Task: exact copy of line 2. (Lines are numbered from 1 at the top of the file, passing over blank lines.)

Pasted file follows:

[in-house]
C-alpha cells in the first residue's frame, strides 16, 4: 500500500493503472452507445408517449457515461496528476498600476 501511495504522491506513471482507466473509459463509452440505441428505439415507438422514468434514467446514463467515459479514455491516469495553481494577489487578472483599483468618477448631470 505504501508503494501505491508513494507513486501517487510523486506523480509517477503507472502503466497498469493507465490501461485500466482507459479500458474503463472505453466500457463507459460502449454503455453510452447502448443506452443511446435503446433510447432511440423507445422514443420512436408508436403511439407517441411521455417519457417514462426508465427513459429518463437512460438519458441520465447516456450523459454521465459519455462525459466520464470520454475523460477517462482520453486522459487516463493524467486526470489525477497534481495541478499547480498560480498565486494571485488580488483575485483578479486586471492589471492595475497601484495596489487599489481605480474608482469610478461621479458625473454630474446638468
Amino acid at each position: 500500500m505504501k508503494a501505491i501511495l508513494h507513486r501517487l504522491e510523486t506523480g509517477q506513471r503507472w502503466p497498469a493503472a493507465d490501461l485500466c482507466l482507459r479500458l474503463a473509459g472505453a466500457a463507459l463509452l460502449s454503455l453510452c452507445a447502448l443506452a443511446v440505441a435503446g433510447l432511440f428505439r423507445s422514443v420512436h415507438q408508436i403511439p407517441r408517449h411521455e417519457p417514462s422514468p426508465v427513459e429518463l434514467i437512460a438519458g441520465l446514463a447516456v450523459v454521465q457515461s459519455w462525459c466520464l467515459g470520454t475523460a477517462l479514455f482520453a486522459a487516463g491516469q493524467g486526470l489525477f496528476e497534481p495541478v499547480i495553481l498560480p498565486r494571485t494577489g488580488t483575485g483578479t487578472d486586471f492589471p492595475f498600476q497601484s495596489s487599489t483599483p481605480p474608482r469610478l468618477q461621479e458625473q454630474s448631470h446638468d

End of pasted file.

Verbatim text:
C-alpha cells in the first residue's frame, strides 16, 4: 500500500493503472452507445408517449457515461496528476498600476 501511495504522491506513471482507466473509459463509452440505441428505439415507438422514468434514467446514463467515459479514455491516469495553481494577489487578472483599483468618477448631470 505504501508503494501505491508513494507513486501517487510523486506523480509517477503507472502503466497498469493507465490501461485500466482507459479500458474503463472505453466500457463507459460502449454503455453510452447502448443506452443511446435503446433510447432511440423507445422514443420512436408508436403511439407517441411521455417519457417514462426508465427513459429518463437512460438519458441520465447516456450523459454521465459519455462525459466520464470520454475523460477517462482520453486522459487516463493524467486526470489525477497534481495541478499547480498560480498565486494571485488580488483575485483578479486586471492589471492595475497601484495596489487599489481605480474608482469610478461621479458625473454630474446638468